HomeNewsBriefVenezuela Captures One of FARC’s Founders
BRIEF

Venezuela Captures One of FARC’s Founders

FARC / 22 MAR 2012 BY HANNAH STONE EN

Venezuela has captured a guerrilla known by the nickname “Marquetaliano,” one of two remaining survivors from the founding of the FARC rebel group almost 50 years ago.

William Alberto Chitiva Asprilla, alias “Fernando Bustos” or “Marquetaliano,” had been tracked by the authorities for some time before he was captured on Wednesday. He was found in a “slum” house outside Caracas that he shared with 11 other people, and where drugs were sold, reports El Tiempo. The rebel had come to live in Venezuela in 2009, and moved constantly to avoid detection, according to the newspaper.

The veteran guerrilla was reportedly located through the person sent from Colombia to bring him funds.

As a teenager, “Marquetaliano” was one of the peasant fighters who founded the Revolutionary Armed Forces of Colombia (FARC) in the region of Marquetalia, central Colombia, in 1964. The only other fighter surviving from the birth of the group is a guerrilla known as “Sargento Pascuas.”

Chitiva is accused of taking part in the 1999 kidnap and murder of three US citizens who were working with indigenous groups in Arauca, in the northeast of the country. He is likely to be deported to Colombia in the coming days.

InSight Crime Analysis

The fact that Marquetaliano was captured in Venezuela, in an operation involving Venezuelan and Colombian authorities as well as police agency Interpol, shows that Caracas is cooperating with its neighbor against the FARC rebels. As InSight Crime has said, this type of cooperation will be key in determining the shape of the conflict in coming years, as the FARC’s new leader Rodrigo Londoño, alias “Timochenko,” and second-in-command, Luciano Marin Arango, alias “Ivan Marquez,” are known to move in and out of Venezuela.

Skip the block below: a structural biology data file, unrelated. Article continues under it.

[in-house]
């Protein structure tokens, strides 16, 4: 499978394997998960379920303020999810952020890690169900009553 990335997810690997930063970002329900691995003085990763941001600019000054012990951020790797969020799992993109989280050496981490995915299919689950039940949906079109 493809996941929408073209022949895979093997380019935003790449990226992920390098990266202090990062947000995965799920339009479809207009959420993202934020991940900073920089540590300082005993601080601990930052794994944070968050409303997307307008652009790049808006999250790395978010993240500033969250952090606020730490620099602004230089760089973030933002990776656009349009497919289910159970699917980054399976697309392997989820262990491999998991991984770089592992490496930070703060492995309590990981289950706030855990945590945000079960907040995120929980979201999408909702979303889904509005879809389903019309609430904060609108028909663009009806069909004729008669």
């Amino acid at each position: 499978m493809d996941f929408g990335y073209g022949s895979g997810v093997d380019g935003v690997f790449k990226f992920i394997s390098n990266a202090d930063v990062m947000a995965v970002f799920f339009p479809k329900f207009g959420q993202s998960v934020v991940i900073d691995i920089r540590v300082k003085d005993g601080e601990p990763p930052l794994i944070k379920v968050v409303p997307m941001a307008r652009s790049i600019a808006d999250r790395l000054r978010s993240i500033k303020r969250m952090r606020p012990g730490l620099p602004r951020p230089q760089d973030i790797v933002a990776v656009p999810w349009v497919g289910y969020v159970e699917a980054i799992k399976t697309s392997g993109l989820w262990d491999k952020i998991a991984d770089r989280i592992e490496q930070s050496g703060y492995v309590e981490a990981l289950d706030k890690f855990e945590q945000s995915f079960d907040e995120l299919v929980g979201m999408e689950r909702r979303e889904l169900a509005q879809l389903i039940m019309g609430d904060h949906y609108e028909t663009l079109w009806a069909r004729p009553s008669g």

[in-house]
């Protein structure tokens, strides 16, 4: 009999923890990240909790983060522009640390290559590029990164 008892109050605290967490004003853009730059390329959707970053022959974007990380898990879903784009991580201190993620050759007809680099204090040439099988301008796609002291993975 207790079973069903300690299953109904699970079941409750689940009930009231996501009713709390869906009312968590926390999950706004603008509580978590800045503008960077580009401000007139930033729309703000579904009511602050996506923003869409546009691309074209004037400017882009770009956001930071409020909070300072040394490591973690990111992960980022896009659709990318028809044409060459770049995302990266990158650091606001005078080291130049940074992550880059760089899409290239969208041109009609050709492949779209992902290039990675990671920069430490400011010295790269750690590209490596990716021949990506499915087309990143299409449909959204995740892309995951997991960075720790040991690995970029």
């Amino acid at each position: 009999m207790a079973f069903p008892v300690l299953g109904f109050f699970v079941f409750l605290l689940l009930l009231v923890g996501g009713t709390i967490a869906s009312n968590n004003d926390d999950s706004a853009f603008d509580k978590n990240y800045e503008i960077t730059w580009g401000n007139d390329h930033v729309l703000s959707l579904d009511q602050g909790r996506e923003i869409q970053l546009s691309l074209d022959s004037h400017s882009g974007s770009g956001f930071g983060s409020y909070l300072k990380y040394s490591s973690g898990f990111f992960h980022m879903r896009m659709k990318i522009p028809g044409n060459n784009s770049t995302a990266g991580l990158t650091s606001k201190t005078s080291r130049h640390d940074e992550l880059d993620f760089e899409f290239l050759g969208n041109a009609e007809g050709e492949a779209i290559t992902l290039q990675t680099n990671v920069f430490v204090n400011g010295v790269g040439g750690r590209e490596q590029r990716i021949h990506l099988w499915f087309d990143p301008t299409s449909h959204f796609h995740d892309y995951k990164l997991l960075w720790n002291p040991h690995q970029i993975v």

The captured guerrilla was not part of the FARC’s core leadership; he was a member of the Central High Command (Estado Mayor), made up of 30 commanders, but not of the seven-man Secretariat, which directs the group’s policy. Having been hiding in Venezuela for several years, he probably did not have a key military role in the group. However, his capture represents another symbolic blow for the rebels.

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